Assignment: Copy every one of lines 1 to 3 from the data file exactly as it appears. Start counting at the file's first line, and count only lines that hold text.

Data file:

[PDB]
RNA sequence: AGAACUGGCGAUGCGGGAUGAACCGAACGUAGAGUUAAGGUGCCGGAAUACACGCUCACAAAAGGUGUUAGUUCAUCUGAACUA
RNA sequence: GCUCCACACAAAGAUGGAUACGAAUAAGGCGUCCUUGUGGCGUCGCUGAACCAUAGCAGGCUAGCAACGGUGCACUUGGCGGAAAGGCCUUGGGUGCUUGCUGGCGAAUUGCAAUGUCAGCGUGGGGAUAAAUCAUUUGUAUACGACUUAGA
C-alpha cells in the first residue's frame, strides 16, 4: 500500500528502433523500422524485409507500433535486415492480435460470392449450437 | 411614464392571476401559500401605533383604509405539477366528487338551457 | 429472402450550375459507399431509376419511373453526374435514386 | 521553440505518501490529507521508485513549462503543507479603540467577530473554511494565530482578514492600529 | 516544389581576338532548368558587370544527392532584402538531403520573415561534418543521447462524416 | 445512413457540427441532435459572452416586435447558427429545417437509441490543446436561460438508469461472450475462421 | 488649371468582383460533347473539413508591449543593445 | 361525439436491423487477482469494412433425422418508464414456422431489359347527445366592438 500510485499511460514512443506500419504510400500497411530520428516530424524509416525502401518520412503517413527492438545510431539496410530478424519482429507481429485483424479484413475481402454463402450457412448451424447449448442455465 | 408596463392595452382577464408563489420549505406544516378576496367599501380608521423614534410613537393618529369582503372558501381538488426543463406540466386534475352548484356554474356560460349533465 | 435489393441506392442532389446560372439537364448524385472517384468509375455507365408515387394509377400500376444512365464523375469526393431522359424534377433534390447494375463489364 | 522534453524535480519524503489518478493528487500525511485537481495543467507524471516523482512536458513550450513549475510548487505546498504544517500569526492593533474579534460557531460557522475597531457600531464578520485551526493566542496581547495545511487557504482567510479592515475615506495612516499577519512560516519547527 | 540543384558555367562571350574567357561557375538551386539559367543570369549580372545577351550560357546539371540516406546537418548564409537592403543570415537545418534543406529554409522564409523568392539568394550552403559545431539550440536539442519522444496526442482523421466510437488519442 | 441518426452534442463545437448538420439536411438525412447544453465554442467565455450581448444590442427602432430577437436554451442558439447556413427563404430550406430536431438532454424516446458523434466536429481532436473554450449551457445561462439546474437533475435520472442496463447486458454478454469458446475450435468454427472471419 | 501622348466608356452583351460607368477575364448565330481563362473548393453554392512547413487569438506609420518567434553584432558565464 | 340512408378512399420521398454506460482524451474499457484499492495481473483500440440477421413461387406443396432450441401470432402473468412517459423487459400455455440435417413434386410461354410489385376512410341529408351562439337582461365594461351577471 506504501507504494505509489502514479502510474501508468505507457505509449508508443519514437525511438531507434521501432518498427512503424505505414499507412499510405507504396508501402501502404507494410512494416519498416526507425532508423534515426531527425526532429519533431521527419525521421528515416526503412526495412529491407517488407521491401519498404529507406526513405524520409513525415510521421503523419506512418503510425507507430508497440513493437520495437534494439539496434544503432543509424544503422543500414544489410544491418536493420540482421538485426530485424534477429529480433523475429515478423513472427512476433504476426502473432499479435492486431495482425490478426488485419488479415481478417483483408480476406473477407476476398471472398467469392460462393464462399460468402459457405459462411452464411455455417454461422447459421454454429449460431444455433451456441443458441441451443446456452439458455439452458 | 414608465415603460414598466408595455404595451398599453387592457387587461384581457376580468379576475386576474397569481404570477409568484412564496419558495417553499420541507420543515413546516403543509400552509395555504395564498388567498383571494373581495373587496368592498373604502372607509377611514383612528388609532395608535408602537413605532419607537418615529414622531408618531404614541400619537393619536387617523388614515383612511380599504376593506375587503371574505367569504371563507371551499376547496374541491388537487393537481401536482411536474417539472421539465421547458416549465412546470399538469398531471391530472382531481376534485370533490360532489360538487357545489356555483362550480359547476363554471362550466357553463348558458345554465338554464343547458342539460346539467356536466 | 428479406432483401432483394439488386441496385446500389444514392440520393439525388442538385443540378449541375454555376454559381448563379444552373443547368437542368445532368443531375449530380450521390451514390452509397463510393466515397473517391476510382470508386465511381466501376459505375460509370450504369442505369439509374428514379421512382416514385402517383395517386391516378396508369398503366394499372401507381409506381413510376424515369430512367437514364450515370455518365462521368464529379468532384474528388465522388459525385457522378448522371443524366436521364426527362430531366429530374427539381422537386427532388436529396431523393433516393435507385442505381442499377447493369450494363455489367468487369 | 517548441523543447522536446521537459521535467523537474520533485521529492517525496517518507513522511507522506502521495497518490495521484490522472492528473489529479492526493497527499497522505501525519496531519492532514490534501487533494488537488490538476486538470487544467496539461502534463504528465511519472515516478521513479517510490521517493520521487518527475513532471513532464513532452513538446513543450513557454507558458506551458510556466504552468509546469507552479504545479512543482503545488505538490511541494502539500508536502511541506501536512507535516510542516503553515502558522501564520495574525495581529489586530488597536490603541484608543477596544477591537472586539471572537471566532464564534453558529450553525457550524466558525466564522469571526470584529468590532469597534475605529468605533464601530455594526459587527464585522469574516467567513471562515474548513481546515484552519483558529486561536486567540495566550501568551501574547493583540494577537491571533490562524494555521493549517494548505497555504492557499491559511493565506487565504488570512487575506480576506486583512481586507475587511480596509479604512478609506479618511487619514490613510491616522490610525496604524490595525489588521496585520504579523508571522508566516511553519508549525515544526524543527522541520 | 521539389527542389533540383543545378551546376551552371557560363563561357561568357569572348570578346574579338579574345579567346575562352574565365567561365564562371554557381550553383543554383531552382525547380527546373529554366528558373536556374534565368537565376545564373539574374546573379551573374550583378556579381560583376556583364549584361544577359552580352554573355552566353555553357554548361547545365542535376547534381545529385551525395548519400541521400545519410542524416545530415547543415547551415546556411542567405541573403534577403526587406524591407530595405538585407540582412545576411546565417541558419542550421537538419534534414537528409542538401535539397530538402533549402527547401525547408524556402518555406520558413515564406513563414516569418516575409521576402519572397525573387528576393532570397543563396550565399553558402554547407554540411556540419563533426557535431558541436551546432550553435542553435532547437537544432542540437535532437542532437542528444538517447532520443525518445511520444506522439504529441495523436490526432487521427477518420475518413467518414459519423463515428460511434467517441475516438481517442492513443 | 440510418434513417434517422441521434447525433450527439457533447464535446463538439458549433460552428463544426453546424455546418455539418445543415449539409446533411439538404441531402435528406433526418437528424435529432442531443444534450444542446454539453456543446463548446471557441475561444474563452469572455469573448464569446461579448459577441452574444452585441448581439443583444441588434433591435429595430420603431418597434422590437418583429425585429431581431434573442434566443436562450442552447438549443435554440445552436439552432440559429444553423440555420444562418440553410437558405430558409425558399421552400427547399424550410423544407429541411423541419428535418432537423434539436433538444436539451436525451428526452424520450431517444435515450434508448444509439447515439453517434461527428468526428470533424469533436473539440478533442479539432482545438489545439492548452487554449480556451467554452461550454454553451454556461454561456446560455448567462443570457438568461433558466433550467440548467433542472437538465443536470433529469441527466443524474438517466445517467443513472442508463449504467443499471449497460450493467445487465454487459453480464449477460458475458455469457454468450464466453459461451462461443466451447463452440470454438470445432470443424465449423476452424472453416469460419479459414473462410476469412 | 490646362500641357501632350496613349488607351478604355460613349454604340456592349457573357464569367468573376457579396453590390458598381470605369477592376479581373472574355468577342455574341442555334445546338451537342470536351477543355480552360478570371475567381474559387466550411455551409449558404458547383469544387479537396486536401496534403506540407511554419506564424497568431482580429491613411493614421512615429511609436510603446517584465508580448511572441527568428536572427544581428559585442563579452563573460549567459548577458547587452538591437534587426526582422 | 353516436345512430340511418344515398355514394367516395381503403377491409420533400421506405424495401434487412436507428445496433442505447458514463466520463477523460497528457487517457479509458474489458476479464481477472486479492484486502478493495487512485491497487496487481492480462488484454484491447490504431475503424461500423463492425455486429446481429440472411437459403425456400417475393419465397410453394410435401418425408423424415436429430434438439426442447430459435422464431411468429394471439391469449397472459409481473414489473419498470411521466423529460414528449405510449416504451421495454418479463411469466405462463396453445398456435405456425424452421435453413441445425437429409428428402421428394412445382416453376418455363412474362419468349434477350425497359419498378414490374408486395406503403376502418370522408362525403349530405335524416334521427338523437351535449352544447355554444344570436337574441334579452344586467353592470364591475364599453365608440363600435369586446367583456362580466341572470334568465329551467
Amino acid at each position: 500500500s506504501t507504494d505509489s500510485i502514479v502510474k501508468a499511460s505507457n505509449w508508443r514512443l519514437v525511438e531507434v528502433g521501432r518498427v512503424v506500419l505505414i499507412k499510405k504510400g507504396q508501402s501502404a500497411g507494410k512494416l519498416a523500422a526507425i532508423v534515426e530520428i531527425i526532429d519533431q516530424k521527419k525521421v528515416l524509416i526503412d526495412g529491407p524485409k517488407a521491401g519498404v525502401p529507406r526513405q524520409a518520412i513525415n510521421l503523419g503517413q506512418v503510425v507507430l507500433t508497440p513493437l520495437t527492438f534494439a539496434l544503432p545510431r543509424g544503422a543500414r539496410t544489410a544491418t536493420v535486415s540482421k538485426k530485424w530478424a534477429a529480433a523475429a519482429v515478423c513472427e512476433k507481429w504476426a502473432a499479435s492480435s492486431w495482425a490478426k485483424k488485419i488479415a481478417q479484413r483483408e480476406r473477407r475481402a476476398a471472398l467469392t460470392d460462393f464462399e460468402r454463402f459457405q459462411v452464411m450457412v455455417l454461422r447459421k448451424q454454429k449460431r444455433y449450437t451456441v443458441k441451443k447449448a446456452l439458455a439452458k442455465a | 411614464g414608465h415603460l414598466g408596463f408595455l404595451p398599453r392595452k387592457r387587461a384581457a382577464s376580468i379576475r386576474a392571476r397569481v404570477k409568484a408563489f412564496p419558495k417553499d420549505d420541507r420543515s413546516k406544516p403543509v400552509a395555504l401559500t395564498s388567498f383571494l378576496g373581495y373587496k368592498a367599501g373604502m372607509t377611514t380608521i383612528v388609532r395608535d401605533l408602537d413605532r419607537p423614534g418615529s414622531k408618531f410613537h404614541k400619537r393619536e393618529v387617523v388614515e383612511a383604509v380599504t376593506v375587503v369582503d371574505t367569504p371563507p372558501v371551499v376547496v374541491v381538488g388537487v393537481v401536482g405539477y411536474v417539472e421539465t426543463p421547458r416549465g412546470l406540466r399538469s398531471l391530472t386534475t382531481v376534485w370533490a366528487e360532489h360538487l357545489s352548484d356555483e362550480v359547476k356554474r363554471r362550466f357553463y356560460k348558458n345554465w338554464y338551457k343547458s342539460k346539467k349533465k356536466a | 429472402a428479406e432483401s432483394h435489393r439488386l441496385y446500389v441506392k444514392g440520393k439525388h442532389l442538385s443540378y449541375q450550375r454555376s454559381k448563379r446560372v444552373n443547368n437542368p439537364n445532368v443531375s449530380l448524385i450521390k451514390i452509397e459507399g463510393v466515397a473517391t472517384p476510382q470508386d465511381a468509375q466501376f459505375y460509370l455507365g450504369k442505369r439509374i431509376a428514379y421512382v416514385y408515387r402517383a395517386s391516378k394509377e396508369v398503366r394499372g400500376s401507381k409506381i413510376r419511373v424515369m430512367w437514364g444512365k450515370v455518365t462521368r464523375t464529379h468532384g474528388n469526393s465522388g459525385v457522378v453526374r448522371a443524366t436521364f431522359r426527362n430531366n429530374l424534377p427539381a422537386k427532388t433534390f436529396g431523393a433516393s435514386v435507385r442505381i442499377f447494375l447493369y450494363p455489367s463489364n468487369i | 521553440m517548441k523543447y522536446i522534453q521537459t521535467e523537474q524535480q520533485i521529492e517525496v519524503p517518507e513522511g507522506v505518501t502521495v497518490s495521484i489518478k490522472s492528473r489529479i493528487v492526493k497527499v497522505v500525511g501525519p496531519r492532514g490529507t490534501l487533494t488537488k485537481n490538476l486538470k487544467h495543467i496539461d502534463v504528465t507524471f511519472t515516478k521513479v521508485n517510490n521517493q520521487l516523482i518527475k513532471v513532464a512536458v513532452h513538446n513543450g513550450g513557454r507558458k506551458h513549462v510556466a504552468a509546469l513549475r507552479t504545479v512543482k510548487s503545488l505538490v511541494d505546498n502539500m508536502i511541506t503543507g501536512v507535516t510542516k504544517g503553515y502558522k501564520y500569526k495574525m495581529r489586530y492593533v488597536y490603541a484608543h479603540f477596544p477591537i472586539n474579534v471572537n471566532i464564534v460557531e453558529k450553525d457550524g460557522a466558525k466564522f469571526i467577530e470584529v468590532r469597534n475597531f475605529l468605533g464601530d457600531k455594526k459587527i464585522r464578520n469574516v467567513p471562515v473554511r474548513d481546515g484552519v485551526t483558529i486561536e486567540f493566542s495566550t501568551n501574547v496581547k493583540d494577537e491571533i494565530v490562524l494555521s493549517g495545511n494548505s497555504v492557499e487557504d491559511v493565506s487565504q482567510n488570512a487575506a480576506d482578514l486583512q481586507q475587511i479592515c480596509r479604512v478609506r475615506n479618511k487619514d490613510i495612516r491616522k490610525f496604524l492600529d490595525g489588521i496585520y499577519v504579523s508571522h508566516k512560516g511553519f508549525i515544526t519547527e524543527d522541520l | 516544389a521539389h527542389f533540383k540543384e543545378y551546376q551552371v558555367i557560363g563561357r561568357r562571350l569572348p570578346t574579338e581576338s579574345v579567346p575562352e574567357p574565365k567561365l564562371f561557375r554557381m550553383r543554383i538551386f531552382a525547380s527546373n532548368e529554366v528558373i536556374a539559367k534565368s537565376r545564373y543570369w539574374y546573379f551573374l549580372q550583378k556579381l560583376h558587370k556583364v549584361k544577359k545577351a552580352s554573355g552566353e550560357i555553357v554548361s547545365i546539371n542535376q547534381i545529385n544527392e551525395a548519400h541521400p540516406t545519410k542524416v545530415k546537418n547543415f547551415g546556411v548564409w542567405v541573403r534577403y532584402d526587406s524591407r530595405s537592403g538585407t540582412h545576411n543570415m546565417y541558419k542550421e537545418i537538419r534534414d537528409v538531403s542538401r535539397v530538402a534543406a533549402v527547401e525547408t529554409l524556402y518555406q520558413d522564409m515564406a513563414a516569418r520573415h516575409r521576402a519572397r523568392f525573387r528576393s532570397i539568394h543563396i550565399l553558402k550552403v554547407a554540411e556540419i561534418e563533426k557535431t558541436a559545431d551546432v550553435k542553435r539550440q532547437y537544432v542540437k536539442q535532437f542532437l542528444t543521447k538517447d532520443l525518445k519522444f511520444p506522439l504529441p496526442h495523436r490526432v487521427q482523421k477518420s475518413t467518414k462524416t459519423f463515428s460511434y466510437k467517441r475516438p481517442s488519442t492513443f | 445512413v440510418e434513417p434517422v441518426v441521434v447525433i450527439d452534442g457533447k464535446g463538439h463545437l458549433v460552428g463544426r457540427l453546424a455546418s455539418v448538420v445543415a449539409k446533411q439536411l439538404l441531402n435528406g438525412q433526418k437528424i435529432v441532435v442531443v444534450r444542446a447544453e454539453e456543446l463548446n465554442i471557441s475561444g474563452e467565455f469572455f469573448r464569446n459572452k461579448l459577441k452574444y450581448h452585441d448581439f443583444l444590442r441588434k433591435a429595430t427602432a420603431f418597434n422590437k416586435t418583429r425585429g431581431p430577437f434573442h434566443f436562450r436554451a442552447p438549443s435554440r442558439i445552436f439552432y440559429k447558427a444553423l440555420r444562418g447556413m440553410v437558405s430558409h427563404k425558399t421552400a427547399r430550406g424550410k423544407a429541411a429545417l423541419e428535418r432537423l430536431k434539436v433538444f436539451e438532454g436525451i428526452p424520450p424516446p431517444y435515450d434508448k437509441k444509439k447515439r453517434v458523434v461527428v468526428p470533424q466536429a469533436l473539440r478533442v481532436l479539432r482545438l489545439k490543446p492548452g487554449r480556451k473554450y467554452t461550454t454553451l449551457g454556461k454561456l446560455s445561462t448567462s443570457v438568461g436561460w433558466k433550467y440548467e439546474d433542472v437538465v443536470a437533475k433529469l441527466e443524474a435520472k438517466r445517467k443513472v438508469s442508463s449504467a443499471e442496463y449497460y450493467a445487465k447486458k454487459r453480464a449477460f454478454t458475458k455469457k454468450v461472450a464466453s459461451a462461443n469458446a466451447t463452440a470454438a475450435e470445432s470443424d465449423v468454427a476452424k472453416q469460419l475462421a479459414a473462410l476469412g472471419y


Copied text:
[PDB]
RNA sequence: AGAACUGGCGAUGCGGGAUGAACCGAACGUAGAGUUAAGGUGCCGGAAUACACGCUCACAAAAGGUGUUAGUUCAUCUGAACUA
RNA sequence: GCUCCACACAAAGAUGGAUACGAAUAAGGCGUCCUUGUGGCGUCGCUGAACCAUAGCAGGCUAGCAACGGUGCACUUGGCGGAAAGGCCUUGGGUGCUUGCUGGCGAAUUGCAAUGUCAGCGUGGGGAUAAAUCAUUUGUAUACGACUUAGA